Before one can judge competence we must know the intentions. Unless Obama has adopted MY policy of exacerbating and underwriting inter-Muslim violence his actions make no sense. I submit a middling possibility that does conform with observed facts: Obama wants Assad out for personal reasons. Bashar made Barack look bad with all that Red Line business. It just might be as simple as that, no? Have we never before seen a petty and personal enmity result in chaotic despoliation? I think we have. Anyhow, we won’t really have a shot at knowing for decades. Forward.

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  • Tom Chambers

    I will add another factor–the US armed forces are faced with shrinking budgets into the indefinite future. Perhaps that contributes to a “don’t rock the boat” mentality, regardless of which set of civilians is in charge.
    It is periodically stated that the US spends more money on its military than the rest of the world put together. But I strongly suspect that the US military gets less bang for its buck than any other country in the world. Even before WWII, critics asked why the US Navy spent one-third more to build a destroyer than the British navy did. I expect it has got worse since; and I apologize for just speculating instead of actually researching this (it’s not my field). Anyway, here is my prediction: within 10 years time, the most potent military in the world–though not the costliest one–will belong to China. By some measures it might have happened already.

  • RAS743

    Maybe I misunderstand, but Professor Mead sounds like he’s surprised that a bureaucracy is conducting its business like a bureaucracy.

    The conduct he describes is the default mode of all bureaucracies, especially government bureaucracies, especially our federal bureaucracy, as literally incomprehensible as it is — to ordinary citizens and “designers” alike.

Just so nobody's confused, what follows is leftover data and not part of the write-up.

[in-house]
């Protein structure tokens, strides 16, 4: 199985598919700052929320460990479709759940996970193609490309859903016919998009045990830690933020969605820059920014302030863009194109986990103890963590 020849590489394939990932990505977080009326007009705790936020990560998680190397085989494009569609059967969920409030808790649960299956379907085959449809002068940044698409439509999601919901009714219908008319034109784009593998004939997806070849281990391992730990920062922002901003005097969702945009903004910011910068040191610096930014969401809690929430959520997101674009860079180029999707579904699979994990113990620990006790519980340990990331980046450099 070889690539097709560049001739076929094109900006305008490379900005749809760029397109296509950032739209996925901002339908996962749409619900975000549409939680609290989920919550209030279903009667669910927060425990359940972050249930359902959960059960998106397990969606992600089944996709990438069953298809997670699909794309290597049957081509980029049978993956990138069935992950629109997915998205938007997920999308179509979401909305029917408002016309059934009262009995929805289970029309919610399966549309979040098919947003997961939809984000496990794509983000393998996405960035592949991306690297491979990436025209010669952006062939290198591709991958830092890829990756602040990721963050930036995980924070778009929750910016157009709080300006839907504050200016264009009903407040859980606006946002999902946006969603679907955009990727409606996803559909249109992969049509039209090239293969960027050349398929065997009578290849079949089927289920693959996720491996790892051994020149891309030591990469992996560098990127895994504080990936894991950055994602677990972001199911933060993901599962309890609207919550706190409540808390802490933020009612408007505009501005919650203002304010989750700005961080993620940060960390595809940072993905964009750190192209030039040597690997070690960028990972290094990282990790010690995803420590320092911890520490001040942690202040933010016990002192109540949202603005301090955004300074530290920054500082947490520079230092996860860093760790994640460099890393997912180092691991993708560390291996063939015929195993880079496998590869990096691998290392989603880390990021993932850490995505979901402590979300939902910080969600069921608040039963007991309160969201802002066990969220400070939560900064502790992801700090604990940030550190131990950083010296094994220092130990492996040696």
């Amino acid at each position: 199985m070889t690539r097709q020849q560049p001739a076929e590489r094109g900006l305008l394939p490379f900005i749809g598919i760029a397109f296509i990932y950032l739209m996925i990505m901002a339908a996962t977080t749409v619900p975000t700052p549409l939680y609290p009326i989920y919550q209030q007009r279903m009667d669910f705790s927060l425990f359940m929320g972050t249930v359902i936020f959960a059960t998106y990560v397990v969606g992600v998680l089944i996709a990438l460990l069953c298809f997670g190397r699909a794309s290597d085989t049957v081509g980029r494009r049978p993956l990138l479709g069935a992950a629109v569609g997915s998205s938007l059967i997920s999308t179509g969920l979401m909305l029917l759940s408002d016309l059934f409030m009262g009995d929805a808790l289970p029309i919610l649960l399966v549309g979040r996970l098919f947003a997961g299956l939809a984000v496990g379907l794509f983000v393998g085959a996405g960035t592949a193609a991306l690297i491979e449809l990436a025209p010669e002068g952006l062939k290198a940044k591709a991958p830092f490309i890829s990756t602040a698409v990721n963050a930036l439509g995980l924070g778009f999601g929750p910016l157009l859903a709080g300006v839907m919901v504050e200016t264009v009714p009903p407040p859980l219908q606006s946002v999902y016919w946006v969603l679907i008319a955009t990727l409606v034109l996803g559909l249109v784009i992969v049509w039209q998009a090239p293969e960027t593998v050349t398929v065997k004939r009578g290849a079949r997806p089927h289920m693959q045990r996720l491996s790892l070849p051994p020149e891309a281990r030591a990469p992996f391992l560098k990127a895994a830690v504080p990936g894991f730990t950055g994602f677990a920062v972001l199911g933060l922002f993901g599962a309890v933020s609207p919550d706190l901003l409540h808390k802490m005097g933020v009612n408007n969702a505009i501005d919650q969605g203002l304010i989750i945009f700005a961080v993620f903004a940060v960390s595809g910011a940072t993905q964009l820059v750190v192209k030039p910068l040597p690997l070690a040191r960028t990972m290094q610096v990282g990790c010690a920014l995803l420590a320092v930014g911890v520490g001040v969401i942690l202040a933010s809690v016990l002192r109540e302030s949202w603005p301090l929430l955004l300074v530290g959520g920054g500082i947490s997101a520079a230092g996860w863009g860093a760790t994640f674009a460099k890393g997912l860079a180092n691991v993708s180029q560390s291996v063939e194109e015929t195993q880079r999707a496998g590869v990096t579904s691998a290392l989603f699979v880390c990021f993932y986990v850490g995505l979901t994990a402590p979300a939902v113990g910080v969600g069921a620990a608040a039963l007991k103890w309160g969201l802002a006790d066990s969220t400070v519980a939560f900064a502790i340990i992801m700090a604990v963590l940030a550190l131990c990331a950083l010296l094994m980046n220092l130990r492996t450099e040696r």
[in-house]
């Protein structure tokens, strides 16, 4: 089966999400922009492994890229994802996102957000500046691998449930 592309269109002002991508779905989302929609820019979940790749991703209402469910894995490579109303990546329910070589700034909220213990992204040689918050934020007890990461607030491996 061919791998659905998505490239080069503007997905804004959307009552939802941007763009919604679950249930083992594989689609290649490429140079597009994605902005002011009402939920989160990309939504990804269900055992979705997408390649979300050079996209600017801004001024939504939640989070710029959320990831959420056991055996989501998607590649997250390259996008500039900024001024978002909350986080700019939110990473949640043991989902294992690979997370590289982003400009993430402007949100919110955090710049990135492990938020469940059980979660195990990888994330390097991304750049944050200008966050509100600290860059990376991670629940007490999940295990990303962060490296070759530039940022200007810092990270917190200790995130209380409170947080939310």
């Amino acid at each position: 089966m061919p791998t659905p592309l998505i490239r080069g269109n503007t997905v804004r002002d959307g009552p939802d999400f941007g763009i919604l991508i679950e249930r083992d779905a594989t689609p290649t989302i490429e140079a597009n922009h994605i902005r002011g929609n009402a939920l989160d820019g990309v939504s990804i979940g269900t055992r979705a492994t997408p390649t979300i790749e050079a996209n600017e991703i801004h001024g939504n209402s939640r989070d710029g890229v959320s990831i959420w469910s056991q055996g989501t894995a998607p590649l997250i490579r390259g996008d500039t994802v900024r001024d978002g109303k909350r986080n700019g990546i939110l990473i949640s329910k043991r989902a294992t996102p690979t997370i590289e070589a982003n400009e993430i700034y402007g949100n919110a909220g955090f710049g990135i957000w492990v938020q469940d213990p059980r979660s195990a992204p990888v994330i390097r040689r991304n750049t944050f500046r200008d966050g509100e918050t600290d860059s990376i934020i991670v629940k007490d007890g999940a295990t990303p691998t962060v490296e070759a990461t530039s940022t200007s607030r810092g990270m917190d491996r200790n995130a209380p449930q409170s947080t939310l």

Except for anarchy, bureaucracy is the stupidest thing ever invented by man.

    People who believe that government bureaucracies can perform intricacies such as building affordable, effective weapons systems undoubtedly would find it illuminating to read James Fallows’ “National Defense” and Ben Rich’s “Skunk Works,” which are replete with examples of what Professor Mead apparently deplores.

    As taxpayers and voters we all should want to know what percentage of federal bureaucrats, in our government’s enormous maze of agencies, actually are necessary to do the business that our federal bureaucracies are competent enough to do, given their inherent organizational limitations, the documented billions upon billions of tax dollars they have wasted, and the programs they have implemented that work not nearly as well as intended, if at all.

  • Daniel Richards

    It’s true that McClellan was a bust as a warrior but he had merit and played a useful role as trainer-in-chief. It was McClelland’s troops, properly led by Grant, that knocked the fight out of Lee’s army and brought the war to an end. They also serve who only sit and write memo’s … so it seems.

    • f1b0nacc1

      Absolutely correct. McClellan was a terrible battlefield general, but a wonderful trainer and organizer. He was also a decent human being, as his behavior as a presidential candidate demonstrated.

      • Tom

        He was also more than a little bit power-hungry and prone to let his position go to his head. While he was nothing compared to Hooker in this regard, that he was okay with his moniker of “The Little Napoleon” was…worrisome.

        • f1b0nacc1

          His wife was the power-hungry one….he was just a narcissist. Still, never a healthy thing in any democracy….

  • MikePM